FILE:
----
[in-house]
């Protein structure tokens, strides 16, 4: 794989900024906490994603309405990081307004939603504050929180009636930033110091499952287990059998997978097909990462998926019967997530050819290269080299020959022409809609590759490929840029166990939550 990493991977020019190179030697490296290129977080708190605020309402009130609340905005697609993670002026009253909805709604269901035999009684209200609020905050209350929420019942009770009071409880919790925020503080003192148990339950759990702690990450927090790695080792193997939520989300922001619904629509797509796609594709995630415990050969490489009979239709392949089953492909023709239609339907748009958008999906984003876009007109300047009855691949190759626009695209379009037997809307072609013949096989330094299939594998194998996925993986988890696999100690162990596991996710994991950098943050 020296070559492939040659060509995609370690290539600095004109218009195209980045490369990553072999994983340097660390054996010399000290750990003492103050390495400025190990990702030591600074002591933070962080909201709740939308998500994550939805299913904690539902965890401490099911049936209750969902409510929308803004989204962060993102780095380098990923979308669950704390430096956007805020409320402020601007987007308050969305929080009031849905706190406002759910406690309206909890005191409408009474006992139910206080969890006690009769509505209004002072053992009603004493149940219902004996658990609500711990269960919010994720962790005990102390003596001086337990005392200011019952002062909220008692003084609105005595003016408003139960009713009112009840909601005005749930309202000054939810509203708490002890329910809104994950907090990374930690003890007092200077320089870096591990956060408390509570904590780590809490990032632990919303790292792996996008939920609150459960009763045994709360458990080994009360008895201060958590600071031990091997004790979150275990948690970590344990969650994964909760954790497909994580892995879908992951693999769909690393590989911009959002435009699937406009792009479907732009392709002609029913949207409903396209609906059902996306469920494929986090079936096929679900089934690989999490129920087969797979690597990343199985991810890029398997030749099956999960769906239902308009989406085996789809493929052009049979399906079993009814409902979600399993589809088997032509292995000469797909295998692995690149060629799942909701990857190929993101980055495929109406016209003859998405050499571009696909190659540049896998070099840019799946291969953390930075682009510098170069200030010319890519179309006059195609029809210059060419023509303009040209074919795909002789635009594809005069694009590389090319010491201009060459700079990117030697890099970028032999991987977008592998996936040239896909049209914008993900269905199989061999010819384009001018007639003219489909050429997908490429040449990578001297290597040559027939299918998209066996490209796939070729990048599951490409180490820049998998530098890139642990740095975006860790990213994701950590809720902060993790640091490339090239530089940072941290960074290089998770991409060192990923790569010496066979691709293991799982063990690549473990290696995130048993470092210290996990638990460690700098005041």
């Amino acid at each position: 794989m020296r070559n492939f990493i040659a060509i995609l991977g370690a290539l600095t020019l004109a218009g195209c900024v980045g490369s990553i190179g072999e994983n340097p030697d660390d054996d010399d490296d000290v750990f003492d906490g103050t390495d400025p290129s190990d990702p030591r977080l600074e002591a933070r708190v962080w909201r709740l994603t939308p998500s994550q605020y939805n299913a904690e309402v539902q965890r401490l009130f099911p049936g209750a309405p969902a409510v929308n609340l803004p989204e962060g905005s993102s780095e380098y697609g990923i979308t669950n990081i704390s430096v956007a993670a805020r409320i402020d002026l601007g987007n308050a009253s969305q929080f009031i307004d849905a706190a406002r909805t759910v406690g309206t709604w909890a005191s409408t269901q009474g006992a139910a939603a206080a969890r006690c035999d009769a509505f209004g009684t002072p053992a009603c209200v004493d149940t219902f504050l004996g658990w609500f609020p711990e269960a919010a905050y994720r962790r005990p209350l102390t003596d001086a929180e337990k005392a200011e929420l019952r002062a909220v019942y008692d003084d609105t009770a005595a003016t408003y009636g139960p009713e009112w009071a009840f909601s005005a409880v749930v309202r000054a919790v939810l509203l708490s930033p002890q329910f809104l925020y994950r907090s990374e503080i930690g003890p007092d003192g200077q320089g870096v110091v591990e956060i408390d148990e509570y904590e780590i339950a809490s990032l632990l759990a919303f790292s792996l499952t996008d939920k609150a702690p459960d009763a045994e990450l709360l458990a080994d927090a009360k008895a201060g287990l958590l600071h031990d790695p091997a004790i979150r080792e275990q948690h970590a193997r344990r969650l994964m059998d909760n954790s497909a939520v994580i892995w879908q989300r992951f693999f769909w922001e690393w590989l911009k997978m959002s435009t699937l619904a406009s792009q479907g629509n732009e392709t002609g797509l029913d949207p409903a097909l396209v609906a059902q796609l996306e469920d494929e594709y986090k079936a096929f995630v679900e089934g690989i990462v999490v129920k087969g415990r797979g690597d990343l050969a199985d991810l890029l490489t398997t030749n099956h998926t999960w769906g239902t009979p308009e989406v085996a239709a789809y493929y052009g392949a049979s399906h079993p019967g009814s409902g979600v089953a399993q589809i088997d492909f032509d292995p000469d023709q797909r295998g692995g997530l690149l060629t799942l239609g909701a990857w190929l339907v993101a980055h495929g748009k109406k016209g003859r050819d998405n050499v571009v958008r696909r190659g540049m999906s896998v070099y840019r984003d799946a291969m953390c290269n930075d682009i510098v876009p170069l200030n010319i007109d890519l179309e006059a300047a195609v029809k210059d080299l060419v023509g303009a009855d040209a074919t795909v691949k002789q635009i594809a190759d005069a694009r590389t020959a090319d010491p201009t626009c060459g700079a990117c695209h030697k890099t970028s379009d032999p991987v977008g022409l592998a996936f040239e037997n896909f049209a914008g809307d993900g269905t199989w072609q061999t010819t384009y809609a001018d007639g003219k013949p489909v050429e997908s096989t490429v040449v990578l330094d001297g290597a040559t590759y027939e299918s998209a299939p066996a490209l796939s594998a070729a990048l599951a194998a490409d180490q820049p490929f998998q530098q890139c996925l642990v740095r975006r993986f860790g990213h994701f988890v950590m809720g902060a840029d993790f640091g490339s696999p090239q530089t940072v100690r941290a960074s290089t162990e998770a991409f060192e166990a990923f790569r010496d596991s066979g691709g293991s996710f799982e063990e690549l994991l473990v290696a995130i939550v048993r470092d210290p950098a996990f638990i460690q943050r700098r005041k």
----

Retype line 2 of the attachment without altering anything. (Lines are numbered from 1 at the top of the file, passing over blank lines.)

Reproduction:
């Protein structure tokens, strides 16, 4: 794989900024906490994603309405990081307004939603504050929180009636930033110091499952287990059998997978097909990462998926019967997530050819290269080299020959022409809609590759490929840029166990939550 990493991977020019190179030697490296290129977080708190605020309402009130609340905005697609993670002026009253909805709604269901035999009684209200609020905050209350929420019942009770009071409880919790925020503080003192148990339950759990702690990450927090790695080792193997939520989300922001619904629509797509796609594709995630415990050969490489009979239709392949089953492909023709239609339907748009958008999906984003876009007109300047009855691949190759626009695209379009037997809307072609013949096989330094299939594998194998996925993986988890696999100690162990596991996710994991950098943050 020296070559492939040659060509995609370690290539600095004109218009195209980045490369990553072999994983340097660390054996010399000290750990003492103050390495400025190990990702030591600074002591933070962080909201709740939308998500994550939805299913904690539902965890401490099911049936209750969902409510929308803004989204962060993102780095380098990923979308669950704390430096956007805020409320402020601007987007308050969305929080009031849905706190406002759910406690309206909890005191409408009474006992139910206080969890006690009769509505209004002072053992009603004493149940219902004996658990609500711990269960919010994720962790005990102390003596001086337990005392200011019952002062909220008692003084609105005595003016408003139960009713009112009840909601005005749930309202000054939810509203708490002890329910809104994950907090990374930690003890007092200077320089870096591990956060408390509570904590780590809490990032632990919303790292792996996008939920609150459960009763045994709360458990080994009360008895201060958590600071031990091997004790979150275990948690970590344990969650994964909760954790497909994580892995879908992951693999769909690393590989911009959002435009699937406009792009479907732009392709002609029913949207409903396209609906059902996306469920494929986090079936096929679900089934690989999490129920087969797979690597990343199985991810890029398997030749099956999960769906239902308009989406085996789809493929052009049979399906079993009814409902979600399993589809088997032509292995000469797909295998692995690149060629799942909701990857190929993101980055495929109406016209003859998405050499571009696909190659540049896998070099840019799946291969953390930075682009510098170069200030010319890519179309006059195609029809210059060419023509303009040209074919795909002789635009594809005069694009590389090319010491201009060459700079990117030697890099970028032999991987977008592998996936040239896909049209914008993900269905199989061999010819384009001018007639003219489909050429997908490429040449990578001297290597040559027939299918998209066996490209796939070729990048599951490409180490820049998998530098890139642990740095975006860790990213994701950590809720902060993790640091490339090239530089940072941290960074290089998770991409060192990923790569010496066979691709293991799982063990690549473990290696995130048993470092210290996990638990460690700098005041």